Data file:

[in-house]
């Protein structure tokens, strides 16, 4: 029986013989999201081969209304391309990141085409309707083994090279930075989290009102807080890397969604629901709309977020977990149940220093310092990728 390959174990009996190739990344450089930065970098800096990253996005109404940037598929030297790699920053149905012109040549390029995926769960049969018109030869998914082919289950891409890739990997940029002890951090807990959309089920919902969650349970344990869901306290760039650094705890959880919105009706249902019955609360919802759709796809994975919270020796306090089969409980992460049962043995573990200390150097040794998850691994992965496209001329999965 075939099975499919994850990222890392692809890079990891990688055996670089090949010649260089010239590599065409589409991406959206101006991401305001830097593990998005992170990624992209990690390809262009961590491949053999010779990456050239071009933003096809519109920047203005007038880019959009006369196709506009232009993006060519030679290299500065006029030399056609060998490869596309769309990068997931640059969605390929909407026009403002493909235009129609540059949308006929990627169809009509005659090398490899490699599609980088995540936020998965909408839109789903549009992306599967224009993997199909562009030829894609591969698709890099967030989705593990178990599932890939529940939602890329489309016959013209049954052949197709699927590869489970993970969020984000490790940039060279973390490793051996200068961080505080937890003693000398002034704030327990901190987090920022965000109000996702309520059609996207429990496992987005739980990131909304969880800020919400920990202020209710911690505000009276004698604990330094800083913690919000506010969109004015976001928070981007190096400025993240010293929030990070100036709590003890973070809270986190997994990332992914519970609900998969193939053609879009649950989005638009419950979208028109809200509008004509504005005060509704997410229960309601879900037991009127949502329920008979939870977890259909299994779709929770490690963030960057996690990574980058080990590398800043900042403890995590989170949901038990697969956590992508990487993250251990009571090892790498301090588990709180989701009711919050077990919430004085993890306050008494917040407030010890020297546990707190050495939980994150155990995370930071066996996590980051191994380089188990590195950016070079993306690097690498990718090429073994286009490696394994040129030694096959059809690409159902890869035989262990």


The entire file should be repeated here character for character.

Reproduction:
[in-house]
């Protein structure tokens, strides 16, 4: 029986013989999201081969209304391309990141085409309707083994090279930075989290009102807080890397969604629901709309977020977990149940220093310092990728 390959174990009996190739990344450089930065970098800096990253996005109404940037598929030297790699920053149905012109040549390029995926769960049969018109030869998914082919289950891409890739990997940029002890951090807990959309089920919902969650349970344990869901306290760039650094705890959880919105009706249902019955609360919802759709796809994975919270020796306090089969409980992460049962043995573990200390150097040794998850691994992965496209001329999965 075939099975499919994850990222890392692809890079990891990688055996670089090949010649260089010239590599065409589409991406959206101006991401305001830097593990998005992170990624992209990690390809262009961590491949053999010779990456050239071009933003096809519109920047203005007038880019959009006369196709506009232009993006060519030679290299500065006029030399056609060998490869596309769309990068997931640059969605390929909407026009403002493909235009129609540059949308006929990627169809009509005659090398490899490699599609980088995540936020998965909408839109789903549009992306599967224009993997199909562009030829894609591969698709890099967030989705593990178990599932890939529940939602890329489309016959013209049954052949197709699927590869489970993970969020984000490790940039060279973390490793051996200068961080505080937890003693000398002034704030327990901190987090920022965000109000996702309520059609996207429990496992987005739980990131909304969880800020919400920990202020209710911690505000009276004698604990330094800083913690919000506010969109004015976001928070981007190096400025993240010293929030990070100036709590003890973070809270986190997994990332992914519970609900998969193939053609879009649950989005638009419950979208028109809200509008004509504005005060509704997410229960309601879900037991009127949502329920008979939870977890259909299994779709929770490690963030960057996690990574980058080990590398800043900042403890995590989170949901038990697969956590992508990487993250251990009571090892790498301090588990709180989701009711919050077990919430004085993890306050008494917040407030010890020297546990707190050495939980994150155990995370930071066996996590980051191994380089188990590195950016070079993306690097690498990718090429073994286009490696394994040129030694096959059809690409159902890869035989262990």